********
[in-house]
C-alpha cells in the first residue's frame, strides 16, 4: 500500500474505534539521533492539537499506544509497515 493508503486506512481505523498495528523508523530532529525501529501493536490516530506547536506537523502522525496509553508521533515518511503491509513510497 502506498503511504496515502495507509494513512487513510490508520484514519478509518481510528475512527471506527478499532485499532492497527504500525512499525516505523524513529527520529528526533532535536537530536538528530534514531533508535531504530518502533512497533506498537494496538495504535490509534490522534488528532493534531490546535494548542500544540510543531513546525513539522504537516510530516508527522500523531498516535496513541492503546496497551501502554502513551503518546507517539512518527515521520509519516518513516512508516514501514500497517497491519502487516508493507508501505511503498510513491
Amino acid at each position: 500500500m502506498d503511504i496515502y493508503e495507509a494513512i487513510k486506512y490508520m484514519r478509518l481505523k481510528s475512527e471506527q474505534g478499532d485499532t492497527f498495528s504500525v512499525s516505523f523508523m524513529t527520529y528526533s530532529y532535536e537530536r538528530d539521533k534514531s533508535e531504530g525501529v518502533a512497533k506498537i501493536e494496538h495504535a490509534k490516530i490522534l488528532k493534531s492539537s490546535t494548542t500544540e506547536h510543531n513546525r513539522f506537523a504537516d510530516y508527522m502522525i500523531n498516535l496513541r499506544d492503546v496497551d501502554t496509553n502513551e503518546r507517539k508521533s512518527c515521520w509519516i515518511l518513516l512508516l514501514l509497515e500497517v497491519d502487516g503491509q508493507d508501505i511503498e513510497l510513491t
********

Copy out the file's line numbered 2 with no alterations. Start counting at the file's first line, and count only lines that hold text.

C-alpha cells in the first residue's frame, strides 16, 4: 500500500474505534539521533492539537499506544509497515 493508503486506512481505523498495528523508523530532529525501529501493536490516530506547536506537523502522525496509553508521533515518511503491509513510497 502506498503511504496515502495507509494513512487513510490508520484514519478509518481510528475512527471506527478499532485499532492497527504500525512499525516505523524513529527520529528526533532535536537530536538528530534514531533508535531504530518502533512497533506498537494496538495504535490509534490522534488528532493534531490546535494548542500544540510543531513546525513539522504537516510530516508527522500523531498516535496513541492503546496497551501502554502513551503518546507517539512518527515521520509519516518513516512508516514501514500497517497491519502487516508493507508501505511503498510513491